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Lock-in effects of road expansion on CO2 emissions : results from a core-periphery model of Beijing
 
Author:Anas, Alex; Timilsina, Govinda R.; Collection Title:Policy Research working paper ; no. WPS 5017Paper is funded by the Knowledge for Change Program (KCP)
Country:China; Date Stored:2009/08/11
Document Date:2009/08/01Document Type:Policy Research Working Paper
SubTopics:Environment and Energy Efficiency; Transport Economics Policy & Planning; Energy and Environment; Economic Theory & Research; Urban Transport; Roads & HighwaysLanguage:English
Major Sector:Energy and miningRel. Proj ID:1W-International & National Climate Mitigation -- -- P084595;
Region:East Asia and PacificReport Number:WPS5017
Sub Sectors:General energy sectorTF No/Name:TF054654-KCP
Volume No:1 of 1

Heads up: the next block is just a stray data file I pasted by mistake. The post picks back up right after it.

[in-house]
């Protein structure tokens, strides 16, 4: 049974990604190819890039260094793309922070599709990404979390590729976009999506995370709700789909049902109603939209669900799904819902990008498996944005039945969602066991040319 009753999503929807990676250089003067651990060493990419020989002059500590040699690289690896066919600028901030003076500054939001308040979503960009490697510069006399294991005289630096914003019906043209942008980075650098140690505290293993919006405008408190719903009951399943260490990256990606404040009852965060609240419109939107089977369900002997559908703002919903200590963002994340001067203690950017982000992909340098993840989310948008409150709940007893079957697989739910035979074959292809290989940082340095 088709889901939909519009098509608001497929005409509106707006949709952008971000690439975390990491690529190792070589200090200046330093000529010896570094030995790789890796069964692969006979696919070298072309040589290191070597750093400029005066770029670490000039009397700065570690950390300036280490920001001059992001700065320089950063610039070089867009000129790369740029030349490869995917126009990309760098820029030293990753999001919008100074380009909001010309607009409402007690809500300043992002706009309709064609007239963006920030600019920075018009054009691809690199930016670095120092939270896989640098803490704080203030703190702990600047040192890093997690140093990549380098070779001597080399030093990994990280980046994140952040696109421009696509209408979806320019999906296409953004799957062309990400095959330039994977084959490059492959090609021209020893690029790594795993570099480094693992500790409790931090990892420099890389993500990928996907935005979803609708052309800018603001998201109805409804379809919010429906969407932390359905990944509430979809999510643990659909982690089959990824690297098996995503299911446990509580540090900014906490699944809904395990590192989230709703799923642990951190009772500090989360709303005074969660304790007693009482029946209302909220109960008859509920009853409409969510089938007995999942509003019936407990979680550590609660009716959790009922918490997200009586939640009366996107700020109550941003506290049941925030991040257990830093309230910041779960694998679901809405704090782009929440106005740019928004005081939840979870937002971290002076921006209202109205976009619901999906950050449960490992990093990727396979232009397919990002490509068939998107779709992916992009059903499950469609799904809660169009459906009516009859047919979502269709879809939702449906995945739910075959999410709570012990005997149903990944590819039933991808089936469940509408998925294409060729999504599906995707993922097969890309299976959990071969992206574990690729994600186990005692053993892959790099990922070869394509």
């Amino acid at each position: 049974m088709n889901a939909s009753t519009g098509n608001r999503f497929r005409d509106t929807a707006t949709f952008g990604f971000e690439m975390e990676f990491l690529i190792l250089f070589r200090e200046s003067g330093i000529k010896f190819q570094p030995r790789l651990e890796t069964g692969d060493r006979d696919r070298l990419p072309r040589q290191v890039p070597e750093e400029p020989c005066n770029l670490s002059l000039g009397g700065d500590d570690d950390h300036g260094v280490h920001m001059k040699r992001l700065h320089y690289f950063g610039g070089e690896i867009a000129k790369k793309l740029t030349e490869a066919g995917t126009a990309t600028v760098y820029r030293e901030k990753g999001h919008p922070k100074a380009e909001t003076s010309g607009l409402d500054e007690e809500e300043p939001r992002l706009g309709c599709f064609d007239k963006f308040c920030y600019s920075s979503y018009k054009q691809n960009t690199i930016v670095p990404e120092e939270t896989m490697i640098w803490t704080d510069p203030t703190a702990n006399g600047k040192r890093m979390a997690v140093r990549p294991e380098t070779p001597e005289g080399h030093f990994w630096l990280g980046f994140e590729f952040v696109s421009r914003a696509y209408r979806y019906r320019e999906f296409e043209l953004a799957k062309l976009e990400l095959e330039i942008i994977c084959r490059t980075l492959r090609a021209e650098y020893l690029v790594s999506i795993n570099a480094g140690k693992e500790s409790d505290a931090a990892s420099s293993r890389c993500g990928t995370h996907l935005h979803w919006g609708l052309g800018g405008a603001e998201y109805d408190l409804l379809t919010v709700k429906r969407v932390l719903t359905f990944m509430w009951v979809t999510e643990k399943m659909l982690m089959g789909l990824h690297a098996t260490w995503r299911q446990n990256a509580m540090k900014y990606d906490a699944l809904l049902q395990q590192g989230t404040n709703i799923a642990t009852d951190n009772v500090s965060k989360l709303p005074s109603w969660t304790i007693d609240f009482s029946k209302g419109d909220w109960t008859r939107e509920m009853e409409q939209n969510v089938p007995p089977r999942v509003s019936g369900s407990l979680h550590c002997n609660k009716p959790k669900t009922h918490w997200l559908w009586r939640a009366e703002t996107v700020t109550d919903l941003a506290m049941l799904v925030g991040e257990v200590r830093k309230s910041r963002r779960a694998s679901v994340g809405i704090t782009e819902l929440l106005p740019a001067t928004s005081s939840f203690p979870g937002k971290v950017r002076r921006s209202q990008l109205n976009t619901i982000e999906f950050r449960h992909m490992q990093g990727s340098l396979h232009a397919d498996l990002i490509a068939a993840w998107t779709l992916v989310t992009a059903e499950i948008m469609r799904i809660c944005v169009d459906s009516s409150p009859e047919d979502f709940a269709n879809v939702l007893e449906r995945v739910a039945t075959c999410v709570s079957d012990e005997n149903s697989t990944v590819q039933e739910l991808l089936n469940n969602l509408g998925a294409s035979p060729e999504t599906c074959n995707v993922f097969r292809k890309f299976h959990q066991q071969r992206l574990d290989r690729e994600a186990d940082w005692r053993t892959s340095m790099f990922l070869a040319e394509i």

Summary: In the urban planning literature, it is frequently explicitly asserted or strongly implied that ongoing urban sprawl and decentralization can lead to development patterns that are unsustainable in the long run. One manifestation of such an outcome is that if extensive road investments occur, urban sprawl and decentralization are advanced and locked-in, making subsequent investments in public transit less effective in reducing vehicle kilometers traveled by car, gasoline use and carbon dioxide emissions. Using a simple core-periphery model of Beijing, the authors numerically assess this effect. The analysis confirms that improving the transit travel time in Beijing’s core would reduce the city’s overall carbon dioxide emissions, whereas the opposite would be the case if peripheral road capacity were expanded. This effect is robust to perturbations in the model’s calibrated parameters. In particular, the effect persists for a wide range of assumptions about how location choice depends on travel time and a wide range of assumptions about other aspects of consumer preferences.

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